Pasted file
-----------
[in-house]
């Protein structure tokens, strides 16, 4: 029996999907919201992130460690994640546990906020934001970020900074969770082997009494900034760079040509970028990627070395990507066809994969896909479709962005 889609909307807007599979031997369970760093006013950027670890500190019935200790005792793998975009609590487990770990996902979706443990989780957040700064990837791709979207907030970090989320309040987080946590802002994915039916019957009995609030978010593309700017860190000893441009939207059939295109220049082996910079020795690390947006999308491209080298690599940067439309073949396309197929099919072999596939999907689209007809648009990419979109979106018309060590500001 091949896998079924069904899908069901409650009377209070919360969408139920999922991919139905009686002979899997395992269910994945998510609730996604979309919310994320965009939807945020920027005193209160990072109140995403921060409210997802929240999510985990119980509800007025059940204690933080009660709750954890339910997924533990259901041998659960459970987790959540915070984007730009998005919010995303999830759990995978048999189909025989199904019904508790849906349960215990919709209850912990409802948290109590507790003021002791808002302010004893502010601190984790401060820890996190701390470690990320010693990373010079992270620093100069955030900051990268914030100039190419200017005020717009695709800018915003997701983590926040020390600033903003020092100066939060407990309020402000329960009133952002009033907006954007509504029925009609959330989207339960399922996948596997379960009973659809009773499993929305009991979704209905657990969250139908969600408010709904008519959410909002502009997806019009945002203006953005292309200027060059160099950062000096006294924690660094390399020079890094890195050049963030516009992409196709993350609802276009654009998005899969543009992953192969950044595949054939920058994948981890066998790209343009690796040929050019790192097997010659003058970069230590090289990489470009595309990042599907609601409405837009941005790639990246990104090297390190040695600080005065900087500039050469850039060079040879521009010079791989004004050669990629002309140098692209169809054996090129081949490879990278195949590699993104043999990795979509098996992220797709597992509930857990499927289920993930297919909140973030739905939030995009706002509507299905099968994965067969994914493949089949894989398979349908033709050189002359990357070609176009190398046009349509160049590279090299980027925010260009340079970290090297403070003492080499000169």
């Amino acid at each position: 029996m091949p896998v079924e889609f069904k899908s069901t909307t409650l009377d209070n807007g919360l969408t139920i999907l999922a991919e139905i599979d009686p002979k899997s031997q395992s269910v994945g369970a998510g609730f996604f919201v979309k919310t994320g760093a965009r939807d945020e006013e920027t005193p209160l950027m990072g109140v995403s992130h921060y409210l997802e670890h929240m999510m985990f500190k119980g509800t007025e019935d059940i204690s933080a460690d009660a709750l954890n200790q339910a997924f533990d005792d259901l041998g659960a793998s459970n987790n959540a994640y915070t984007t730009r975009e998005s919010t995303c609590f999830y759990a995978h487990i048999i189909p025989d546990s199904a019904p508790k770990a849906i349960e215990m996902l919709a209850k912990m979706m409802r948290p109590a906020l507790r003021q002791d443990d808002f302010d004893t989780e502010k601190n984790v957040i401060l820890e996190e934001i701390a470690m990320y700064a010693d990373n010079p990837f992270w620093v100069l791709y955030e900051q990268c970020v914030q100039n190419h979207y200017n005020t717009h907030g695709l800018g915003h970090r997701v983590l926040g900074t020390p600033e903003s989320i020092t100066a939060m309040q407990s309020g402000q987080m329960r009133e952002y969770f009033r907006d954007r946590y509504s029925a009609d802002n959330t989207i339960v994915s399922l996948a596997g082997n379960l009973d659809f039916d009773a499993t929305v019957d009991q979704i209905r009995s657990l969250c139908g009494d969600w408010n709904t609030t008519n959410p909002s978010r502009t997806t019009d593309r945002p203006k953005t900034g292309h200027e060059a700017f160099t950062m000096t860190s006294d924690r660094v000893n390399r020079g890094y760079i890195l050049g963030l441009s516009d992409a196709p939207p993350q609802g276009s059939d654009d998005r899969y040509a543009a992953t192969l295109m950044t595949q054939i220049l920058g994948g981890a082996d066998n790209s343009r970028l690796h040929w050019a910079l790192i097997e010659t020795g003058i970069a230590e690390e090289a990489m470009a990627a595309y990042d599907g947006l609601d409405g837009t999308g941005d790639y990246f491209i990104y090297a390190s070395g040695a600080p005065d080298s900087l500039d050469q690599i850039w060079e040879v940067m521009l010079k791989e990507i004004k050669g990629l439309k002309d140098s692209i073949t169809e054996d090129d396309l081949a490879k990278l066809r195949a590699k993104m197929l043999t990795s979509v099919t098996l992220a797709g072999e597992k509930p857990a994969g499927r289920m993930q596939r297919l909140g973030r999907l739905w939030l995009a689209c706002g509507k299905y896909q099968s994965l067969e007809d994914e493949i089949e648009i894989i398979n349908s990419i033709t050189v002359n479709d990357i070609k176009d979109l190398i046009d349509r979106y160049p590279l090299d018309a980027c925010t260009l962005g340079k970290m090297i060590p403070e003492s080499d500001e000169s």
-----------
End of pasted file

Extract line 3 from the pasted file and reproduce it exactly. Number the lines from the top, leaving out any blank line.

């Amino acid at each position: 029996m091949p896998v079924e889609f069904k899908s069901t909307t409650l009377d209070n807007g919360l969408t139920i999907l999922a991919e139905i599979d009686p002979k899997s031997q395992s269910v994945g369970a998510g609730f996604f919201v979309k919310t994320g760093a965009r939807d945020e006013e920027t005193p209160l950027m990072g109140v995403s992130h921060y409210l997802e670890h929240m999510m985990f500190k119980g509800t007025e019935d059940i204690s933080a460690d009660a709750l954890n200790q339910a997924f533990d005792d259901l041998g659960a793998s459970n987790n959540a994640y915070t984007t730009r975009e998005s919010t995303c609590f999830y759990a995978h487990i048999i189909p025989d546990s199904a019904p508790k770990a849906i349960e215990m996902l919709a209850k912990m979706m409802r948290p109590a906020l507790r003021q002791d443990d808002f302010d004893t989780e502010k601190n984790v957040i401060l820890e996190e934001i701390a470690m990320y700064a010693d990373n010079p990837f992270w620093v100069l791709y955030e900051q990268c970020v914030q100039n190419h979207y200017n005020t717009h907030g695709l800018g915003h970090r997701v983590l926040g900074t020390p600033e903003s989320i020092t100066a939060m309040q407990s309020g402000q987080m329960r009133e952002y969770f009033r907006d954007r946590y509504s029925a009609d802002n959330t989207i339960v994915s399922l996948a596997g082997n379960l009973d659809f039916d009773a499993t929305v019957d009991q979704i209905r009995s657990l969250c139908g009494d969600w408010n709904t609030t008519n959410p909002s978010r502009t997806t019009d593309r945002p203006k953005t900034g292309h200027e060059a700017f160099t950062m000096t860190s006294d924690r660094v000893n390399r020079g890094y760079i890195l050049g963030l441009s516009d992409a196709p939207p993350q609802g276009s059939d654009d998005r899969y040509a543009a992953t192969l295109m950044t595949q054939i220049l920058g994948g981890a082996d066998n790209s343009r970028l690796h040929w050019a910079l790192i097997e010659t020795g003058i970069a230590e690390e090289a990489m470009a990627a595309y990042d599907g947006l609601d409405g837009t999308g941005d790639y990246f491209i990104y090297a390190s070395g040695a600080p005065d080298s900087l500039d050469q690599i850039w060079e040879v940067m521009l010079k791989e990507i004004k050669g990629l439309k002309d140098s692209i073949t169809e054996d090129d396309l081949a490879k990278l066809r195949a590699k993104m197929l043999t990795s979509v099919t098996l992220a797709g072999e597992k509930p857990a994969g499927r289920m993930q596939r297919l909140g973030r999907l739905w939030l995009a689209c706002g509507k299905y896909q099968s994965l067969e007809d994914e493949i089949e648009i894989i398979n349908s990419i033709t050189v002359n479709d990357i070609k176009d979109l190398i046009d349509r979106y160049p590279l090299d018309a980027c925010t260009l962005g340079k970290m090297i060590p403070e003492s080499d500001e000169s």